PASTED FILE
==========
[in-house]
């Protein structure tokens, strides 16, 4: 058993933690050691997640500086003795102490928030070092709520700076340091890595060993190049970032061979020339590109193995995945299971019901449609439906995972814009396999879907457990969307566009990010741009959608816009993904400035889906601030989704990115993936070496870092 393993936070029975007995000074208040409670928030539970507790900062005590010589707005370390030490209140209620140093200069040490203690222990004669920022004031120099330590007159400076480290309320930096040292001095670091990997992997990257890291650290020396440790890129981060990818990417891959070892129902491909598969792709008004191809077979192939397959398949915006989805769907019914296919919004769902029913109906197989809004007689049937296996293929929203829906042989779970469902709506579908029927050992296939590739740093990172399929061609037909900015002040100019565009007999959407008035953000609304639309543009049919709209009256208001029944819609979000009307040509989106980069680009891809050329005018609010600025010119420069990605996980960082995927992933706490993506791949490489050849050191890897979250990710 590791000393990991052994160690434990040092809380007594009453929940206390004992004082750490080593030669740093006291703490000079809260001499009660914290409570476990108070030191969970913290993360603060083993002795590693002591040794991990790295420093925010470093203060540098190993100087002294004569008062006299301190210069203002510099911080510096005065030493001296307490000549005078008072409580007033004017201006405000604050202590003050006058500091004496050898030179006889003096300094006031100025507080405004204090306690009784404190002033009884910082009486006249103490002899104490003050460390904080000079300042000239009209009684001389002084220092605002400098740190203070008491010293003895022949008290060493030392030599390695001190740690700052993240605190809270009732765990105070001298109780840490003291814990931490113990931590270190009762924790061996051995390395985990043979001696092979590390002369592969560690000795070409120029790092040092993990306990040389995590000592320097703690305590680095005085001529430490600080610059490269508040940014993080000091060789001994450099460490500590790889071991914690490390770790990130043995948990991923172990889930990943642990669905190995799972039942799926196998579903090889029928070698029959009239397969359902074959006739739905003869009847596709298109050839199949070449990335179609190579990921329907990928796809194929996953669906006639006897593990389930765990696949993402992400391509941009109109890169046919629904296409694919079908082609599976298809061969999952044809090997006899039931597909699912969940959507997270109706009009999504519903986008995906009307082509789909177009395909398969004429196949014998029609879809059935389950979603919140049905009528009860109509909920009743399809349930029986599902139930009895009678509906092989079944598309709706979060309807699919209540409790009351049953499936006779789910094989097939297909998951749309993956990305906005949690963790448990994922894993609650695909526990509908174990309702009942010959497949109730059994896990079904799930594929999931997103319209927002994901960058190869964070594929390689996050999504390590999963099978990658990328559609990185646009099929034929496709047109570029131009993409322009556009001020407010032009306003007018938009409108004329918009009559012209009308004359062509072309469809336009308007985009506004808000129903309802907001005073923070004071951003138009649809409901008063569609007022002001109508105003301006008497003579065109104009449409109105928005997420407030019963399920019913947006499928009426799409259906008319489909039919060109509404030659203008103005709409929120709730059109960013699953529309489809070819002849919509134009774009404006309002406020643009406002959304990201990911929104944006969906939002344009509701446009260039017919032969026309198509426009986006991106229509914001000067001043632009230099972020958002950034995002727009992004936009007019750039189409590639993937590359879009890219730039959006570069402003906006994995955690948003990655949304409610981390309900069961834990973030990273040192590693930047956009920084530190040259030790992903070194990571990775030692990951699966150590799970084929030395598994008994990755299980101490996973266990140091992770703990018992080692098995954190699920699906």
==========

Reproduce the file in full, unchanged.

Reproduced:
[in-house]
């Protein structure tokens, strides 16, 4: 058993933690050691997640500086003795102490928030070092709520700076340091890595060993190049970032061979020339590109193995995945299971019901449609439906995972814009396999879907457990969307566009990010741009959608816009993904400035889906601030989704990115993936070496870092 393993936070029975007995000074208040409670928030539970507790900062005590010589707005370390030490209140209620140093200069040490203690222990004669920022004031120099330590007159400076480290309320930096040292001095670091990997992997990257890291650290020396440790890129981060990818990417891959070892129902491909598969792709008004191809077979192939397959398949915006989805769907019914296919919004769902029913109906197989809004007689049937296996293929929203829906042989779970469902709506579908029927050992296939590739740093990172399929061609037909900015002040100019565009007999959407008035953000609304639309543009049919709209009256208001029944819609979000009307040509989106980069680009891809050329005018609010600025010119420069990605996980960082995927992933706490993506791949490489050849050191890897979250990710 590791000393990991052994160690434990040092809380007594009453929940206390004992004082750490080593030669740093006291703490000079809260001499009660914290409570476990108070030191969970913290993360603060083993002795590693002591040794991990790295420093925010470093203060540098190993100087002294004569008062006299301190210069203002510099911080510096005065030493001296307490000549005078008072409580007033004017201006405000604050202590003050006058500091004496050898030179006889003096300094006031100025507080405004204090306690009784404190002033009884910082009486006249103490002899104490003050460390904080000079300042000239009209009684001389002084220092605002400098740190203070008491010293003895022949008290060493030392030599390695001190740690700052993240605190809270009732765990105070001298109780840490003291814990931490113990931590270190009762924790061996051995390395985990043979001696092979590390002369592969560690000795070409120029790092040092993990306990040389995590000592320097703690305590680095005085001529430490600080610059490269508040940014993080000091060789001994450099460490500590790889071991914690490390770790990130043995948990991923172990889930990943642990669905190995799972039942799926196998579903090889029928070698029959009239397969359902074959006739739905003869009847596709298109050839199949070449990335179609190579990921329907990928796809194929996953669906006639006897593990389930765990696949993402992400391509941009109109890169046919629904296409694919079908082609599976298809061969999952044809090997006899039931597909699912969940959507997270109706009009999504519903986008995906009307082509789909177009395909398969004429196949014998029609879809059935389950979603919140049905009528009860109509909920009743399809349930029986599902139930009895009678509906092989079944598309709706979060309807699919209540409790009351049953499936006779789910094989097939297909998951749309993956990305906005949690963790448990994922894993609650695909526990509908174990309702009942010959497949109730059994896990079904799930594929999931997103319209927002994901960058190869964070594929390689996050999504390590999963099978990658990328559609990185646009099929034929496709047109570029131009993409322009556009001020407010032009306003007018938009409108004329918009009559012209009308004359062509072309469809336009308007985009506004808000129903309802907001005073923070004071951003138009649809409901008063569609007022002001109508105003301006008497003579065109104009449409109105928005997420407030019963399920019913947006499928009426799409259906008319489909039919060109509404030659203008103005709409929120709730059109960013699953529309489809070819002849919509134009774009404006309002406020643009406002959304990201990911929104944006969906939002344009509701446009260039017919032969026309198509426009986006991106229509914001000067001043632009230099972020958002950034995002727009992004936009007019750039189409590639993937590359879009890219730039959006570069402003906006994995955690948003990655949304409610981390309900069961834990973030990273040192590693930047956009920084530190040259030790992903070194990571990775030692990951699966150590799970084929030395598994008994990755299980101490996973266990140091992770703990018992080692098995954190699920699906």